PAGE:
While DreamWorks, Lionsgate and even Cash-Machine Manoj all have Indian capital to thank for their varying degrees of independence, Terry Semel is apparently courting a few billion dollars from Dubai as he nears a deal to acquire the management giant (and burgeoning media player) IMG. The ex-Warner Bros./Yahoo! kingpin has had his eye on Teddy Forstmann's hobby since at least June, when it was rumored Semel was knocking on a few gilded doors around the Middle East, hat in hand.
In a deal forecast by analysts back in March, New York broadcast titans Cablevision yesterday acquired the Sundance Channel for $496 million. The amount was nearly 25% higher than its valuation at the time, and it adds nearly $50 million to the wallet of minority shareholder and Sundance Film Festival founder Robert Redford; his partners at NBC Universal and CBS pocketed the rest. While Redford is expected to stay with the network, it should undergo plenty of other changes — not the least of which will be its transition to a commercial-supported entity. What else would you expect from Sundance other than a word with its sponsors?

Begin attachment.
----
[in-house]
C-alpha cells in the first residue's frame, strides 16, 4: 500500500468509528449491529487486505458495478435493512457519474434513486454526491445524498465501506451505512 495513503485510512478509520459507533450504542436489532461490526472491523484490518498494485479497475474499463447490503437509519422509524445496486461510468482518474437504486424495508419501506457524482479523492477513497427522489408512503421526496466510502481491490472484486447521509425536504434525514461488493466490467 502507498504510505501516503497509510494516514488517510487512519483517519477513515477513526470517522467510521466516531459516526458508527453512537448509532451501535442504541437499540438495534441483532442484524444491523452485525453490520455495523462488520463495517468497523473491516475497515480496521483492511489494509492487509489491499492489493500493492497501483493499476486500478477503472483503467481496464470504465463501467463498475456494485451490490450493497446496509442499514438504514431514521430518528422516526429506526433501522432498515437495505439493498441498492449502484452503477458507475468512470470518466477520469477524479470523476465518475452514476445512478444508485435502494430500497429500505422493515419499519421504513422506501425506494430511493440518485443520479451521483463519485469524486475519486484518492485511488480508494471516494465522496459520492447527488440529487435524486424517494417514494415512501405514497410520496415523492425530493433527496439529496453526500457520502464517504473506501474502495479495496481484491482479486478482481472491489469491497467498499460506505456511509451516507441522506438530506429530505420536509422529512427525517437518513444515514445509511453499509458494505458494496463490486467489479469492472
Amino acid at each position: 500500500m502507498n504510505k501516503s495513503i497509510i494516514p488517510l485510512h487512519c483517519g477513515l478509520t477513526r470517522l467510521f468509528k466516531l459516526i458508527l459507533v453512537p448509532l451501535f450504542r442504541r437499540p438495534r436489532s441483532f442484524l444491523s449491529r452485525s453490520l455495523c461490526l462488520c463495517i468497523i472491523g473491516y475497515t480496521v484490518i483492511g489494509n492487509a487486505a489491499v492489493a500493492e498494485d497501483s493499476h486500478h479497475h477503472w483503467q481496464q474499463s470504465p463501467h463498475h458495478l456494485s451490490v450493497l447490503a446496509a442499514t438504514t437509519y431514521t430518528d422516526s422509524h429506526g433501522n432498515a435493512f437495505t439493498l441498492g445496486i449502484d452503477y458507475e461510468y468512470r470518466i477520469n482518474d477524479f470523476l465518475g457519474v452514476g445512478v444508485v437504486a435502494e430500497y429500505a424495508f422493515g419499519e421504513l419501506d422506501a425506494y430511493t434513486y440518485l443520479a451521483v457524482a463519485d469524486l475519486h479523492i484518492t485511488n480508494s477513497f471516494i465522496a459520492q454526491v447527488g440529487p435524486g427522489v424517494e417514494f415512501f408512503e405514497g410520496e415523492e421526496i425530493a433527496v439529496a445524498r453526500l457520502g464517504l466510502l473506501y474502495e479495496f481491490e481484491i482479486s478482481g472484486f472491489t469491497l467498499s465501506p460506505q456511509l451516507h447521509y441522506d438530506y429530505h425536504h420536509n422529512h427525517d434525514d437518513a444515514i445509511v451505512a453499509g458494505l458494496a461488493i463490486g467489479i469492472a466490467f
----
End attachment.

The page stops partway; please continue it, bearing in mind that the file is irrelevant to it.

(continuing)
Bad-boy UK publisher Jamie Byng of Canongate has acquired world rights to litblogger Mark Sarvas' debut novel, Harry, Revised, in what Mark characterizes on his blog as a "'good preempt' (in the vernacular of Publishers Lunch, although it felt more like a 'fucking awesome preempt' to me)." Jamie has called Mark's book "the hottest début novel on the planet." And maybe it is! Sure! It's entirely possible that the same guy who writes sentences like: "[Jamie] has tucked Harry under his arm and is running hard, head down, to the end zone. For the last week, I've basically been going along for the ride, sitting in the eye of a hurricane" could write a perfectly great novel.
We hear that the auction for 'The Last Lecture,' WSJ reporter Jeffrey Zaslow's poignant life-affirming book about cancerous professor and daytime talk-show regular Randy Pausch, has ended. However, the two final bidders (most likely Hyperion and HarperCollins) are now having what's known as a "beauty contest," where they jockey to demonstrate to the author and agent that they'd do best by the author. Publisher's Lunch dismisses the $6.75 million figure Keith Kelly quotes as being in highly inflated "New York Post dollars," But since we heard $6 million on Monday, we're inclined to believe that publishers really are banking on ill-fated profs being the new ill-fated pets.